In 1988, Brenda and Carl Millay opened Kuntry Kutter, an antiques and gift shop, in an old railroad caboose in their yard at 9351 Sauer Lane — near Stanley.
In 2012, the couple bought an old fire station at 18th and Daviess streets that was built in 1945 and turned over to the Owensboro Symphony Orchestra 30 years later.
Then, they moved the Kuntry Kutter into Owensboro.
And now, after 32 years in business, the Millays are hoping to sell the business and the building and retire.
“We’re both 70 and we want to travel — when things get to where we can travel again,” Brenda Millay said. “But I’ll be here until we sell it.”
Carl Millay, who is legally blind, calls himself the CEO of the business.
“I carry out everything,” he said with a chuckle.
The store’s name comes from the fact that Brenda Millay had been a hairdresser since 1968 and she was cutting hair in the country.
She worked at Joli Hair Design in Owensboro for 23 years.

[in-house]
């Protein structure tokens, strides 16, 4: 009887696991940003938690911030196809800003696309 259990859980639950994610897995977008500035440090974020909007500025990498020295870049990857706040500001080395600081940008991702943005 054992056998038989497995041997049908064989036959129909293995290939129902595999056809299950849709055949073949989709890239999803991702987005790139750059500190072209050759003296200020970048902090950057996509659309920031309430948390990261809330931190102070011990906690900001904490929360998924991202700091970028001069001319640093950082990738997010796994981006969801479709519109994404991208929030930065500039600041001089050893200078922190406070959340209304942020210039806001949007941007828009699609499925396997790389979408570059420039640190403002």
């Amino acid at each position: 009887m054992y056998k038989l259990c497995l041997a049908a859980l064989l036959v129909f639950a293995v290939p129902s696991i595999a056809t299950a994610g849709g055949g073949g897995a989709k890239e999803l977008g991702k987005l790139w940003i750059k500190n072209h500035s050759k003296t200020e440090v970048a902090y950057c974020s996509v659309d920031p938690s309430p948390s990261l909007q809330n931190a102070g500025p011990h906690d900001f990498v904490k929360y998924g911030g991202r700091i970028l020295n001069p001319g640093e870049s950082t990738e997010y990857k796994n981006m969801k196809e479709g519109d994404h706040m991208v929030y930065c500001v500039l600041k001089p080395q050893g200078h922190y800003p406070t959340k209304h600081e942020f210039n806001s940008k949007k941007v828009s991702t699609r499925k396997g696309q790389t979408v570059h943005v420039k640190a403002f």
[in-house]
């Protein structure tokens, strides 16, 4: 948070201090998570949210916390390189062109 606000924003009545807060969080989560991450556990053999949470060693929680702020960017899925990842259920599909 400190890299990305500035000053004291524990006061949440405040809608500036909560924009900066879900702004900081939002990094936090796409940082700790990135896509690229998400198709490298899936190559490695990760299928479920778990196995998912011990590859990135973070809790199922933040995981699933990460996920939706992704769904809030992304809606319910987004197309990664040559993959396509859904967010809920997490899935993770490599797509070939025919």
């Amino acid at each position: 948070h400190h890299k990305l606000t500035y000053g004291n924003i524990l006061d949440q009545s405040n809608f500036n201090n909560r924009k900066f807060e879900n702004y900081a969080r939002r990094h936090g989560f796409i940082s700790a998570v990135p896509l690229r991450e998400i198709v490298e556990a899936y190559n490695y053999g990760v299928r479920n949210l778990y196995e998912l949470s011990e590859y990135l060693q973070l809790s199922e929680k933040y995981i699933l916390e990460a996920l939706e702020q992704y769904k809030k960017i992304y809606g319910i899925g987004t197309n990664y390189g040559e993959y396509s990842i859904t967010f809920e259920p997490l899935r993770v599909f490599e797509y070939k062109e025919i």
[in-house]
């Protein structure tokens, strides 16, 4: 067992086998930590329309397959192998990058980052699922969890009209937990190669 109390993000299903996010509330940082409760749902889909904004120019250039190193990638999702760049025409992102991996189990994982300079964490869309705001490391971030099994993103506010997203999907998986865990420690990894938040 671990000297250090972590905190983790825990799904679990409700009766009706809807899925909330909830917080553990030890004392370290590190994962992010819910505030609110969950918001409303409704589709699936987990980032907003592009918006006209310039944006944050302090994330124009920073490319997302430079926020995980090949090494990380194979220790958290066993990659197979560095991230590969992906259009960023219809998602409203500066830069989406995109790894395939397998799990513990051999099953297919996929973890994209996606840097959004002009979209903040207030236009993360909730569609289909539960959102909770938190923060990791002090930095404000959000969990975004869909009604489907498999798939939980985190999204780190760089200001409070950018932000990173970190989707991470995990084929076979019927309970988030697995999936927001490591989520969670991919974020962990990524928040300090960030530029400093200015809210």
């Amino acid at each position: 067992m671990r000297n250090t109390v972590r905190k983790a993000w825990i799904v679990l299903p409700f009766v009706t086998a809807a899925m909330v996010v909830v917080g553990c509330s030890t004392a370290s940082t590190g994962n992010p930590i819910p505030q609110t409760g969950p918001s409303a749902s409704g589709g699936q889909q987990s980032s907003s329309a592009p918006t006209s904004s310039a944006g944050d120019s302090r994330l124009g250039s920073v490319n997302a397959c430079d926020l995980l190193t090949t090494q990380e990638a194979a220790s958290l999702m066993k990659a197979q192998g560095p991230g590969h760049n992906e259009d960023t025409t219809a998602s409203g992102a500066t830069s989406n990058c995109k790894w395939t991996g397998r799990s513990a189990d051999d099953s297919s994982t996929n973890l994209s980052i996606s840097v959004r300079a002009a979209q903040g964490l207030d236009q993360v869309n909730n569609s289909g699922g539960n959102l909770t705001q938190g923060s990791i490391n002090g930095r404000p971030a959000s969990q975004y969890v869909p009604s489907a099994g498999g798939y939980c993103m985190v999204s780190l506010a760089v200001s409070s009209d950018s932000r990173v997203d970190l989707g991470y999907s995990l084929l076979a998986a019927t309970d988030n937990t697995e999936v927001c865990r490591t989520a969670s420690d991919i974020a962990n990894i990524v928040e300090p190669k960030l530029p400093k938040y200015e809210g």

And Millay also styled hair at her home in Stanley.
Eventually, she quit her job in town and worked from home full time.
Then, Millay decided to expand her business with a gift shop.
So, the couple paid $3,000 for an old caboose owned by the Illinois Central Gulf Railroad.
The railroad delivered it for $340.
Business was so good that the couple built a bigger shop on their property.
Then, in 2012, the Kuntry Kutter moved to town.
“Business was about the same out there as it is here,” Millay said.
Even before the internet, she was drawing customers from several states.
“We still have some of the same customers we started with, but they’re dying off,” Millay said. “Some of the customers we got when Beanie Babies were big are still with us. I wish we had something like that today.”
Beanie Babies were a marketing sensation starting in 1993.
“Back then, people from several states would call to see which ones I had and drive to Stanley to get them,” Millay said.
Today, the No. 1 seller is Sole Mates, mismatched socks that are popular with young people.
No. 2 is Lori Mitchell whimsical figurines.
“We have lots of different gift ware and art,” Millay said. “It’s fun. I love meeting the artists whose work I sell.”
A 1906 National Cash Register sits on the counter.
It still works, but it’s for sale, not for use in the store, Millay said.
“We get a lot of telephone calls for funeral home gifts,” she said. “That kept me going through the virus. I try to get nice things, not the junk that falls apart in a year.”
The store is fully stocked, waiting for the next owner.
Keith Lawrence, 270-691-7301 firstname.lastname@example.org